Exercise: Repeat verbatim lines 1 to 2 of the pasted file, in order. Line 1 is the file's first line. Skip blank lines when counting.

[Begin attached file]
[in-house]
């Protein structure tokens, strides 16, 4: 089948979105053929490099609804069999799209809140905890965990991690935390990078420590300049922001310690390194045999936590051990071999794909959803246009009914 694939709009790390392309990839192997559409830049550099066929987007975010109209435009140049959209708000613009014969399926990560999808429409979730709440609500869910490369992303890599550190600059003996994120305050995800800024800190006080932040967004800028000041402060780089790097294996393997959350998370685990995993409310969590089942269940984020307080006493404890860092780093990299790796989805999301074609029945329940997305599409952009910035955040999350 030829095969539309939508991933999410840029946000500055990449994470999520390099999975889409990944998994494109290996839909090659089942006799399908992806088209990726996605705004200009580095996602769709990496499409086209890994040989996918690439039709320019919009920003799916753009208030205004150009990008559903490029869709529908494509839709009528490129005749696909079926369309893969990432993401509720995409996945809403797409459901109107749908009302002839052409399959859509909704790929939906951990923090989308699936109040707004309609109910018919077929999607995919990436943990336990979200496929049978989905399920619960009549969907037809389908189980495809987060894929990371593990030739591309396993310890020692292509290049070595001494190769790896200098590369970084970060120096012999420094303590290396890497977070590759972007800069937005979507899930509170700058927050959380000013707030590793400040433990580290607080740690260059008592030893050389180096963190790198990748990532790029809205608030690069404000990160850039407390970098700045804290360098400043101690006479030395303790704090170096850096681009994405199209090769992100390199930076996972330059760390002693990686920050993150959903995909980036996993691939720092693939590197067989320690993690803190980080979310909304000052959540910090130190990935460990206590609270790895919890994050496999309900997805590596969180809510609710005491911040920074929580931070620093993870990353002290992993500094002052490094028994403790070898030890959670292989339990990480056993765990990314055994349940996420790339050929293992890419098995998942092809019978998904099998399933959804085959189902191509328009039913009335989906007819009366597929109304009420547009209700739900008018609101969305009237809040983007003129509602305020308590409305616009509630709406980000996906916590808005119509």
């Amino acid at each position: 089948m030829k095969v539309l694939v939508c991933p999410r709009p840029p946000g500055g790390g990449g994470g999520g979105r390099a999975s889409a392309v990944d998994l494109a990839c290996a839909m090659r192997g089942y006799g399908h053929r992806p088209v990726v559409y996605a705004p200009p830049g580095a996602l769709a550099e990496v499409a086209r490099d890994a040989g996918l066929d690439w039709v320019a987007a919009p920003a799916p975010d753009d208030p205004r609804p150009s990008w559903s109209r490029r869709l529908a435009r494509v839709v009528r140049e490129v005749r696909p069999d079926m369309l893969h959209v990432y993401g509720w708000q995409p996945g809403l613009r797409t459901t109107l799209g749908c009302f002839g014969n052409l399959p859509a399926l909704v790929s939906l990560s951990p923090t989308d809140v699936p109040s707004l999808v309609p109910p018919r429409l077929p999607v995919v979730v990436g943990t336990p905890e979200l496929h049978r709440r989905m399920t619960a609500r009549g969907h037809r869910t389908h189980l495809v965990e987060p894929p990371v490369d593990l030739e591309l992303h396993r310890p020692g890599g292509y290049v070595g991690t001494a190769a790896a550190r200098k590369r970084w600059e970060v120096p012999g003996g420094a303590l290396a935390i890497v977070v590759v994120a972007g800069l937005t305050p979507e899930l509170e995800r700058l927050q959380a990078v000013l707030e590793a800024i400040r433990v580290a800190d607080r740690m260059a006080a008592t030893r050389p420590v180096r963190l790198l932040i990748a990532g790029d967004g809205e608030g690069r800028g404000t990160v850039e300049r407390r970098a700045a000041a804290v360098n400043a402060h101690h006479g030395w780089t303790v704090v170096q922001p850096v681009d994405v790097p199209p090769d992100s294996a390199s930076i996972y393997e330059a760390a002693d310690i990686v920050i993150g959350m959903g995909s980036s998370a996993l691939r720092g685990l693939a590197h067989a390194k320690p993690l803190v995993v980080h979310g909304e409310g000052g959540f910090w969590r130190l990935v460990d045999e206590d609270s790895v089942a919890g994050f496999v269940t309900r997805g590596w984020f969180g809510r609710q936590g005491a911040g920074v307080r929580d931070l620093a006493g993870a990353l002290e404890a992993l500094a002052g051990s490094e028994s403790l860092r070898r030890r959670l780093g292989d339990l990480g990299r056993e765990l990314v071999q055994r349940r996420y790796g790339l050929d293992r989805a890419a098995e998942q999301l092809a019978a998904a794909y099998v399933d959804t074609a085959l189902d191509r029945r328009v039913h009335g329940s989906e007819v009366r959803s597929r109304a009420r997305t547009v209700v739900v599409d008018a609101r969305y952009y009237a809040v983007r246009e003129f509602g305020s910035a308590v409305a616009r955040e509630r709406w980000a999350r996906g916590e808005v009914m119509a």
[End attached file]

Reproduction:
[in-house]
């Protein structure tokens, strides 16, 4: 089948979105053929490099609804069999799209809140905890965990991690935390990078420590300049922001310690390194045999936590051990071999794909959803246009009914 694939709009790390392309990839192997559409830049550099066929987007975010109209435009140049959209708000613009014969399926990560999808429409979730709440609500869910490369992303890599550190600059003996994120305050995800800024800190006080932040967004800028000041402060780089790097294996393997959350998370685990995993409310969590089942269940984020307080006493404890860092780093990299790796989805999301074609029945329940997305599409952009910035955040999350 030829095969539309939508991933999410840029946000500055990449994470999520390099999975889409990944998994494109290996839909090659089942006799399908992806088209990726996605705004200009580095996602769709990496499409086209890994040989996918690439039709320019919009920003799916753009208030205004150009990008559903490029869709529908494509839709009528490129005749696909079926369309893969990432993401509720995409996945809403797409459901109107749908009302002839052409399959859509909704790929939906951990923090989308699936109040707004309609109910018919077929999607995919990436943990336990979200496929049978989905399920619960009549969907037809389908189980495809987060894929990371593990030739591309396993310890020692292509290049070595001494190769790896200098590369970084970060120096012999420094303590290396890497977070590759972007800069937005979507899930509170700058927050959380000013707030590793400040433990580290607080740690260059008592030893050389180096963190790198990748990532790029809205608030690069404000990160850039407390970098700045804290360098400043101690006479030395303790704090170096850096681009994405199209090769992100390199930076996972330059760390002693990686920050993150959903995909980036996993691939720092693939590197067989320690993690803190980080979310909304000052959540910090130190990935460990206590609270790895919890994050496999309900997805590596969180809510609710005491911040920074929580931070620093993870990353002290992993500094002052490094028994403790070898030890959670292989339990990480056993765990990314055994349940996420790339050929293992890419098995998942092809019978998904099998399933959804085959189902191509328009039913009335989906007819009366597929109304009420547009209700739900008018609101969305009237809040983007003129509602305020308590409305616009509630709406980000996906916590808005119509």